I would like to feedback high speed historical data to ignition so we could use ignition as a base for viewing historical data.
I was thinking of a in rack computer that would scan at 0.01sec into a local db and push this data to my sql server use by ignition.
To do this I would need to know the database structure for storing data by ignition.
My question is.
Can you provide this structure or do you have another way of doing this?
The first decision to make is whether or not storing the data in Ignition’s “tag history” format makes sense. You can pretty much store the data any way you want in the database, and get to it one way or another in Ignition. For rapid data like this, it might make more sense to store it in a wider table, with a column per tag, instead of purely vertically, as Ignition does.
That said, if you want to go forward with storing it in the tag history tables, you can find some information about the table structure in the Programmer’s Guide (appendix c), included with the module sdk (available on the downloads page).
In short, I think you’ll need to do the following:
- Create a row in the sqlth_drv table for your “driver”.
- Create an entry in the sqlth_scinfo table with name of “exempt”, and the id of the driver you just created as the drvid (by creating this “scan class” and using it for your tags, it avoids having to deal with the sqlth_sce table).
- Create your tags in the sqlth_te table, using the id of the scan class you just created as your scid.
- Insert the history into the correct data table, using the ids of the tags you just created.
To make things a bit easier, you may want to turn off data partitioning in the history provider settings.
Hope this helps,
Can I use the trend component to show this high speed data in any format I choose in sql server?
example wide table one column per tag.
yes, you can use the dbpens function on the easy chart if your data is stored in a certain format. additionally, you can use a classic chart.
we have brought in some high density points using the easy chart, but we also limited the date ranges so that users could only pull a certain amount of data at a time so that they dont overload the system with some ginormous request of data.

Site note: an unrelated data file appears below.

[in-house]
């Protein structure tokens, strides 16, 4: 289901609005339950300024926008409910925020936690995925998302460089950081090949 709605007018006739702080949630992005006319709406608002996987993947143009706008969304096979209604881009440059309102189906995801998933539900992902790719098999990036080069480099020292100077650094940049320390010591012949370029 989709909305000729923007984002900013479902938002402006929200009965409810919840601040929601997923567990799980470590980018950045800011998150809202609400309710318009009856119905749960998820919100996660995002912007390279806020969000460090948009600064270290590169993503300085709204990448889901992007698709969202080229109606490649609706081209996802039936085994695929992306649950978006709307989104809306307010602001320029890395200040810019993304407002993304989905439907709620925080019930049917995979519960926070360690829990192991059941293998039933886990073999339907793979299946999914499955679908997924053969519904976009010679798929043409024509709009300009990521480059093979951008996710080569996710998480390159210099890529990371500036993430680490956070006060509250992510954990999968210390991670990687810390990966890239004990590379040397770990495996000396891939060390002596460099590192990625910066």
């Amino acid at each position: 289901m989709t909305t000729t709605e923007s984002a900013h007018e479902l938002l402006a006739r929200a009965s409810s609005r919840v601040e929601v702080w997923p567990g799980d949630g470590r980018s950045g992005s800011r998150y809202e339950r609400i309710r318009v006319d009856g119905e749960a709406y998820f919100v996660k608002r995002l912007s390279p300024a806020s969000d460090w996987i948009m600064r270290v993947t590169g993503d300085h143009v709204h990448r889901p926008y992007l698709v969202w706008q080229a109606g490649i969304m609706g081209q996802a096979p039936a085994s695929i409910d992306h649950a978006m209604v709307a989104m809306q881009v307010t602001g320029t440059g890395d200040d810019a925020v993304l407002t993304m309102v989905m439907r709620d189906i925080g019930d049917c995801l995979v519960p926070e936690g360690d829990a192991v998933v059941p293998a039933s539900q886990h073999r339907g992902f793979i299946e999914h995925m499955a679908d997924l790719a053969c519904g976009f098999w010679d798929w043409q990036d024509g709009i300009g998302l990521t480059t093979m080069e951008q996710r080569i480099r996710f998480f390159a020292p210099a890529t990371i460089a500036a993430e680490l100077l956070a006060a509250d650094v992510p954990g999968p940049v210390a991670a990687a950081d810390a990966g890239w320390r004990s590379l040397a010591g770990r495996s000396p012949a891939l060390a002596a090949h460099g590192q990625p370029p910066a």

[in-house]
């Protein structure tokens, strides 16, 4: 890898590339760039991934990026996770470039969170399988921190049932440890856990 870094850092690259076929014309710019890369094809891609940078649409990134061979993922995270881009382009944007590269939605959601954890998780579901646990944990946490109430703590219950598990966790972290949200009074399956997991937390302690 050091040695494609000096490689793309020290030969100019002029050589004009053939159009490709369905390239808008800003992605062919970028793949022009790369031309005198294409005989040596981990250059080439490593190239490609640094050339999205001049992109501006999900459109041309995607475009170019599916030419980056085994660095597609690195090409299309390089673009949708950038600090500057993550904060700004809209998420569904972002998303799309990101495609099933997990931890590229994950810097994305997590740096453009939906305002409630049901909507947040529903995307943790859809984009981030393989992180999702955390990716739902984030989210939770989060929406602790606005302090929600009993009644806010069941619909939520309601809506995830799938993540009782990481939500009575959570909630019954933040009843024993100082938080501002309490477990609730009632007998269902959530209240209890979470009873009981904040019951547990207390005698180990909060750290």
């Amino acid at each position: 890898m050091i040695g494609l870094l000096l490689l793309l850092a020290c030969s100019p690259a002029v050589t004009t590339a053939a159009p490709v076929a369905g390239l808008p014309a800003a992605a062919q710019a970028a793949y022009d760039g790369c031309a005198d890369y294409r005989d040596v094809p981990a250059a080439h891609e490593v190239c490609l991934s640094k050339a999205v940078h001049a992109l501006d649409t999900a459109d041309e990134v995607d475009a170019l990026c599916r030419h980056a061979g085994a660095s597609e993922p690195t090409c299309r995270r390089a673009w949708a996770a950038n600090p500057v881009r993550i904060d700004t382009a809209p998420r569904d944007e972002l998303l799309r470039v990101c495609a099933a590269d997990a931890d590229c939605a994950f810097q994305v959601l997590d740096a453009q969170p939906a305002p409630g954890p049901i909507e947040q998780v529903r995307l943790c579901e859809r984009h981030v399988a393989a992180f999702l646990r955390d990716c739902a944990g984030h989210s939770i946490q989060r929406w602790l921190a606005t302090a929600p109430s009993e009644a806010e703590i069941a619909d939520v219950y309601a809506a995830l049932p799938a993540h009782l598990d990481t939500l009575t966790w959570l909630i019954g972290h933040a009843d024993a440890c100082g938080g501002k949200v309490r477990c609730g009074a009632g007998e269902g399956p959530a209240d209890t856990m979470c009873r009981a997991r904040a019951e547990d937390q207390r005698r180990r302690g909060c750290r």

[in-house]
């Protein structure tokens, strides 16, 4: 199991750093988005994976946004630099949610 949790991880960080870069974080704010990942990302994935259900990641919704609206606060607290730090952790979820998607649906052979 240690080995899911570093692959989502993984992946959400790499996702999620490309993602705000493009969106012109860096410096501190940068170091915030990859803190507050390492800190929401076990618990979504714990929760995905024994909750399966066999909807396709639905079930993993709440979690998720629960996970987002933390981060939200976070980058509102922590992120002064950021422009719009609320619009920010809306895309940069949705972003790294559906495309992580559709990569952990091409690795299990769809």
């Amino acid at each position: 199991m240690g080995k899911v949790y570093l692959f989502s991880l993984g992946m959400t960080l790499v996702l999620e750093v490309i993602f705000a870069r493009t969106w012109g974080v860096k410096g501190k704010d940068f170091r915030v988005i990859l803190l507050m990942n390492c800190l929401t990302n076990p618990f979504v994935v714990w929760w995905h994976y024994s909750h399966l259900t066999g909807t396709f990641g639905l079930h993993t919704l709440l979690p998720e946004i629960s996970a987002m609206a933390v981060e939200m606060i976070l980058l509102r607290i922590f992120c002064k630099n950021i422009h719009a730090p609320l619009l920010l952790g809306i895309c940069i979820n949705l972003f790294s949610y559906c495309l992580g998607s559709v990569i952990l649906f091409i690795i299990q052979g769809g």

I start looking at this and I would need more information about date time represent with a bigint.
yeah I dont believe you will be able to use bigint as a timestamp on the easy chart. I guess on the classic chart it would work, but you would need to convert it to a timestamp in your query.
The bigint is unix time format, so number of milliseconds since Jan 1, 1970 (UTC). You actually can use it in the easy chart, you’ll just need to make the “time column” a function that converts it to a date. For example, with mysql, “unix_timestamp(t_stamp/1000)”. With SQL Server, you have to use dateadd to add the milliseconds to 1/1/1970.
Anyhow, all that said, the classic chart would be worth learning about. The db pens are less efficient in that it has to query each pen separately. While this is actually a bit easier with the historian tables, if you can get the data into a wider format, either through logging or a query, the classic chart lets you get everything at once (the classic chart has datasets… the first column is the timestamp, the other columns are the pens. It starts with one dataset, but you can add others).
Hope this helps,